How to Remove Mold & Mildew From Walls

Mold and mildew grow on any moist or damp surface. They feed on organic materials such as dirt, paper, soap scum and leather. They grow in temperatures between 0.00 and 35.0 degrees C, but they grow best in warm, humid areas with a lot of condensation.

Dark, damp places that flood or have pipes that leak or drip are common areas to find mould and mildew. Kitchens, bathrooms, laundry rooms, basements, closets and outside walls are all places mould and mildew grow easily, but there are many ways to remove them and to prevent them from returning.

Mix 1/2 cup of chlorine bleach, 1/3 cup of heavy duty enzymatic washing powder without ammonia, and a gallon of hot water. Put on rubber gloves, safety glasses and a painter's mask. Apply the bleach and detergent mixture to walls with a sponge or a soft brush, working from the bottom up, and let it set for 10 minutes. Rinse the mixture off the wall with vinegar and water.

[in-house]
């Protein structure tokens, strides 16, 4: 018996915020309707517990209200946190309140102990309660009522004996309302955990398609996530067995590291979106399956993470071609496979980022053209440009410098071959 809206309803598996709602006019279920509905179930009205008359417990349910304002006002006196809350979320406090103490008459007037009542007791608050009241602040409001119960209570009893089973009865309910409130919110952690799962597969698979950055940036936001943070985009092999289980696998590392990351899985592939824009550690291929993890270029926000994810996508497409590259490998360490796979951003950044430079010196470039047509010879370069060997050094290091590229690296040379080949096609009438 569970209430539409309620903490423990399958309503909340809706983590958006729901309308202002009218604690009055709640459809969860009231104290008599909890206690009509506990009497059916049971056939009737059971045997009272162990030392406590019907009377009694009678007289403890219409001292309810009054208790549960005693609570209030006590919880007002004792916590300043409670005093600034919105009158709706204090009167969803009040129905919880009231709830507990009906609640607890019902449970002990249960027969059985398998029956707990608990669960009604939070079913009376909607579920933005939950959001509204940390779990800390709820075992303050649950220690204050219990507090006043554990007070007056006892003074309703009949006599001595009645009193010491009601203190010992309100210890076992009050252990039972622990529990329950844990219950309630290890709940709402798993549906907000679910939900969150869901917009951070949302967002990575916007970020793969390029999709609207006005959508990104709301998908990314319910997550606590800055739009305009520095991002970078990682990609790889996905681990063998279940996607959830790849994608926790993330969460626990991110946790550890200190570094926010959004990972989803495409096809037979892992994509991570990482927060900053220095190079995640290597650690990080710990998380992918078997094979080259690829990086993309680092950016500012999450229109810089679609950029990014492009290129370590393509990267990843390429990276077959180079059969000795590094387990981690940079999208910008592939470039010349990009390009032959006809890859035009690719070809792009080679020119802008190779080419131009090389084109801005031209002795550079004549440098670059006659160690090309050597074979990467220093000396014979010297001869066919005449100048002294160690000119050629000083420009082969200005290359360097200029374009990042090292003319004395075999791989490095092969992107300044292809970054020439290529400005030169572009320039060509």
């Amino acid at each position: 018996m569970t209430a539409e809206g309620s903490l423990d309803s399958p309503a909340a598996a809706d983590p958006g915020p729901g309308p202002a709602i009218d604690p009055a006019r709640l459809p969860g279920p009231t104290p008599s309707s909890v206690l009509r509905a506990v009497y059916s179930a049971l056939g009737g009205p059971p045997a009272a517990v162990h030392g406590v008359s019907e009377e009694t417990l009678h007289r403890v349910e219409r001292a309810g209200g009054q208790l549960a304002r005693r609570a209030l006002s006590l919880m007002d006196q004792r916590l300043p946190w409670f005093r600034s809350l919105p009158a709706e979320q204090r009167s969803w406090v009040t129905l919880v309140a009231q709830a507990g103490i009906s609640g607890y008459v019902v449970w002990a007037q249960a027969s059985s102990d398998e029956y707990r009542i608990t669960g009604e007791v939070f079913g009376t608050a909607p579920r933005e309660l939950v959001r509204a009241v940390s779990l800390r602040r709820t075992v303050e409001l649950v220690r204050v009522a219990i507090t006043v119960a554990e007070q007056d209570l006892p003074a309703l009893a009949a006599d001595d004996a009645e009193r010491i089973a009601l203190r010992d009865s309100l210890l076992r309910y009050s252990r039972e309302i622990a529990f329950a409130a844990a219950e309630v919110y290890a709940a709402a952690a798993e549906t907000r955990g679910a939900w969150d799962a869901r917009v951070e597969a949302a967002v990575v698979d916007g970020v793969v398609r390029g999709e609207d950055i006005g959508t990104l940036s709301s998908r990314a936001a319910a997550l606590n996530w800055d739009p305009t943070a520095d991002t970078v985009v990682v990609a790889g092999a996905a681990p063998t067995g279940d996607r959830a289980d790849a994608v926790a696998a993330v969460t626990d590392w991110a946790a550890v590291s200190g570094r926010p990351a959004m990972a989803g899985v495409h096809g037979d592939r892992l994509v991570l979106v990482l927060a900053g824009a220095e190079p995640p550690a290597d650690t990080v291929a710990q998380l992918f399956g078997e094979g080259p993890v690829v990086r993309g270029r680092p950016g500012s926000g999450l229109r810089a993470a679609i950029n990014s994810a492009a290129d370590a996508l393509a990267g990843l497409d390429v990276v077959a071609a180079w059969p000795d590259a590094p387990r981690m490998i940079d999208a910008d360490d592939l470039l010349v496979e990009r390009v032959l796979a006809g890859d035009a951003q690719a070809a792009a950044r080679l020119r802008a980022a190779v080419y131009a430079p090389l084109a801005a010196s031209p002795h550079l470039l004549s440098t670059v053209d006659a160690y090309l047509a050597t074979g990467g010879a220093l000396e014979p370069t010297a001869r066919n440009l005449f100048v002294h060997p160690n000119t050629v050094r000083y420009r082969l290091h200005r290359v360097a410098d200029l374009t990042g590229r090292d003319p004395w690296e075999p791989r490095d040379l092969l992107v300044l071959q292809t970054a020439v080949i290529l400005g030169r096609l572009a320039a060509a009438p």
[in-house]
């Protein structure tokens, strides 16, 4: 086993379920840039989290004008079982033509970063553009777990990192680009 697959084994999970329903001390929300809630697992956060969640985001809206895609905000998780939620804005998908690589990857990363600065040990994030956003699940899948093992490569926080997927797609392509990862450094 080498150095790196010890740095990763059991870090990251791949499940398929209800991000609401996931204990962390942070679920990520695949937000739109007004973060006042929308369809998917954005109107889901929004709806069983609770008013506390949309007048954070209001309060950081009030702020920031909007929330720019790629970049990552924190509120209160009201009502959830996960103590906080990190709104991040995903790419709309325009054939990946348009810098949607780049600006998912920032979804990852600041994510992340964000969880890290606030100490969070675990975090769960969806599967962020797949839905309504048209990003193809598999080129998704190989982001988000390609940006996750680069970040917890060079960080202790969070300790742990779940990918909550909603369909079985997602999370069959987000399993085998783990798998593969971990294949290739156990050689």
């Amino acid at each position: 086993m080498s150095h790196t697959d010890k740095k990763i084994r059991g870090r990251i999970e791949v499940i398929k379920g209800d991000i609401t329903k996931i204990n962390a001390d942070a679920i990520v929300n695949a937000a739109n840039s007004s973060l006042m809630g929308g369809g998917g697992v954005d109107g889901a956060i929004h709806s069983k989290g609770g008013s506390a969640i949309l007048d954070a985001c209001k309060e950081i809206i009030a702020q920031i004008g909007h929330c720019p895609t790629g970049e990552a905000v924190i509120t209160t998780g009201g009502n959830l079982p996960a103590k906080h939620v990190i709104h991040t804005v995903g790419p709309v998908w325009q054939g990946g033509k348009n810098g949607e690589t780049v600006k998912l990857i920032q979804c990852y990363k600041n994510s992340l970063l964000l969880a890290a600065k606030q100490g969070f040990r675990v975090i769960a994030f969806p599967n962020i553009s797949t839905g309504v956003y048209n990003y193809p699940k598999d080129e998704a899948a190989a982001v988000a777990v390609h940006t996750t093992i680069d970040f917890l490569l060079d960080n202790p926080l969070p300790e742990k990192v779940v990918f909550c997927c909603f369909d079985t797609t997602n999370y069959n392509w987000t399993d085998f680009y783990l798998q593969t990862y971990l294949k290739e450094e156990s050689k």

Add 1/8 teaspoon of TSP (trisodium phosphate), available at hardware stores, to one quart of bleach and three quarts of hot water. Put on rubber gloves, safety glasses and a painter's mask. Work in a well-ventilated area or turn on fans. Apply the solution to walls with a sponge, working from bottom to top. Rinse the solution off and dry completely.

Spray Tilex mould and mildew remover or a pine-oil based commercial cleaner on the mildew and mould. Clean walls with a soft brush. Rinse and dry completely.

Paint walls with oil paint, which doesn't attract mould and mildew as easily as acrylic paint, or add mildewcide to the paint. Move furniture and other belongings away from the walls to let the air circulate, and use an air conditioner during hot, humid weather.

Keep humidity in your home below 40 per cent. Run exhaust fans and dehumidifiers. Open windows to keep air circulating, and dry showers as soon as you're finished showering. Turn on exhaust fans in kitchens when boiling a lot of water, and vent dryers and exhaust fans outside.